Geekflare is supported by our audience. We may earn affiliate commissions from buying links on this site.
In Development Last updated: September 5, 2023
Share on:
Invicti Web Application Security Scanner – the only solution that delivers automatic verification of vulnerabilities with Proof-Based Scanning™.

In this tutorial, you’ll learn how to use Python list methods to add elements to, modify, and remove elements from Python lists.

When you’re starting out with programming in Python, lists are one of the first built-in data structures that you’ll learn about. Over the next few minutes, we’ll review the basics of Python lists and then go over several useful list methods that you can use when working with lists.

 Let’s begin!

An Overview of Python Lists

In Python, a list is a collection of items of the same or different data type(s). You can loop through the collection to access the items using loop constructs such as for loops.

Like all Python iterables, lists follow zero indexing and support slicing operation.

They are mutable collections so you can modify them in place. This includes adding and removing elements from the list, sorting the elements in a particular order, reversing the order of elements, and much more. Python’s built-in list methods help you perform these actions.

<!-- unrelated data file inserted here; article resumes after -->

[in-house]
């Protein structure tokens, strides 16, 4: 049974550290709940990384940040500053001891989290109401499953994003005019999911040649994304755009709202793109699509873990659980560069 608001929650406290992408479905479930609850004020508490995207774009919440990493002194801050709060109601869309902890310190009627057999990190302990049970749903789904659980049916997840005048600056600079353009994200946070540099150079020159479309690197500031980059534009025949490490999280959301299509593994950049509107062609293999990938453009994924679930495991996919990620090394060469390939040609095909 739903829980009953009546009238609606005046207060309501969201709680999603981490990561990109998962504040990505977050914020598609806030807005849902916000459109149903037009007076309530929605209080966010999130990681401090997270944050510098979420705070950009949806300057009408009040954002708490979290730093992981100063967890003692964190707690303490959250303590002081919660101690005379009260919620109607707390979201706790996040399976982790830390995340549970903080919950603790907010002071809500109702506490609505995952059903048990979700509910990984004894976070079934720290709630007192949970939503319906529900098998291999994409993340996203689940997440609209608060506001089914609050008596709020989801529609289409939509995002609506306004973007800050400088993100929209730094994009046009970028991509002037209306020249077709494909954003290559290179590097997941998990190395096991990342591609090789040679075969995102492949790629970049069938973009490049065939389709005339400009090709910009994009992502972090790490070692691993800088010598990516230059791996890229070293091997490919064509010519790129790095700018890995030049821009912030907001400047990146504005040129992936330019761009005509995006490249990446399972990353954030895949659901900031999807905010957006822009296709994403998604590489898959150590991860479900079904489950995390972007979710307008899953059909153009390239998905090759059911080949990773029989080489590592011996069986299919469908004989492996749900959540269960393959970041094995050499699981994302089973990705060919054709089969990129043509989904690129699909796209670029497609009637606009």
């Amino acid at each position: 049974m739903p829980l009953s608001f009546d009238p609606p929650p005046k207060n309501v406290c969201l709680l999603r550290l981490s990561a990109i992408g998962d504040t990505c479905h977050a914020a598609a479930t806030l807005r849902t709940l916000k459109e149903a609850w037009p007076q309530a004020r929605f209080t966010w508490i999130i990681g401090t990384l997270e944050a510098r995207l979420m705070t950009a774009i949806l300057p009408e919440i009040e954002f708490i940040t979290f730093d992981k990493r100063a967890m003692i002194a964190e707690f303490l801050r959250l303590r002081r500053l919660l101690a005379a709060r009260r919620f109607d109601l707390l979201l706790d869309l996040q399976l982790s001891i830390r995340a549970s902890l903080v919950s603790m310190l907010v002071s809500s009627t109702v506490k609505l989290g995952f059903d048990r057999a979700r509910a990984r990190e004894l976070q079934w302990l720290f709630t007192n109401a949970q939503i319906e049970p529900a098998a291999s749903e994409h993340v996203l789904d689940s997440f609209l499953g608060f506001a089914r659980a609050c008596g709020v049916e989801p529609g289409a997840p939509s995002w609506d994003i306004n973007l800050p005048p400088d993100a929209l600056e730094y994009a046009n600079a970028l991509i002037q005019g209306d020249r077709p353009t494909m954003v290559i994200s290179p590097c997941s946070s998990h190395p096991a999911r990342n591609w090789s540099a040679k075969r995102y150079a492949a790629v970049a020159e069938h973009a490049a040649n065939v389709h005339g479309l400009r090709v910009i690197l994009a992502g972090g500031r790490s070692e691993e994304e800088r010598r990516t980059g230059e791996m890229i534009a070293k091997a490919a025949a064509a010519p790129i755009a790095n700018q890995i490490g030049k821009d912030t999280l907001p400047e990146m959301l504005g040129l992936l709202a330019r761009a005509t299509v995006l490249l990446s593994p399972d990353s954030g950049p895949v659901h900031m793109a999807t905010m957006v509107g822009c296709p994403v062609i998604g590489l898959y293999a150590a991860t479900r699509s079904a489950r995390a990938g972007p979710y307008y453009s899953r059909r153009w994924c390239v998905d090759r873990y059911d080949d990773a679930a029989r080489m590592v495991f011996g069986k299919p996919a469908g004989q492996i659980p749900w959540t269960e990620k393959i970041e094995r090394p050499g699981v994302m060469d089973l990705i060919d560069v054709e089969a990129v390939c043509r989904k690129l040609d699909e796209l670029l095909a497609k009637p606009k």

Next, let’s look at some useful Python list methods.

Built-In List Methods in Python

In this section, we’ll learn some list methods that will come in handy. We’ll code examples to see these list methods in action.

We’ll use the following pgm_langs list. It is a list of strings containing the names of popular programming languages.

pgm_langs = ['Python','Go','Rust','JavaScript']

Insert List Items With insert()

You may want to insert an element at a particular index. To do this, you can use the insert() method. The insert() list method call takes in:

  • The index at which the element should be inserted, and
  • The element to insert.

Let’s insert ‘Scala’ at index 1 using the index() method.

pgm_langs = ['Python','Go','Rust','JavaScript']
# Output: ['Python', 'Scala', 'Go', 'Rust', 'JavaScript']

Add Item to List With append()


Sometimes you may need to add an element to the end of the list. To do this, you can use the append() method.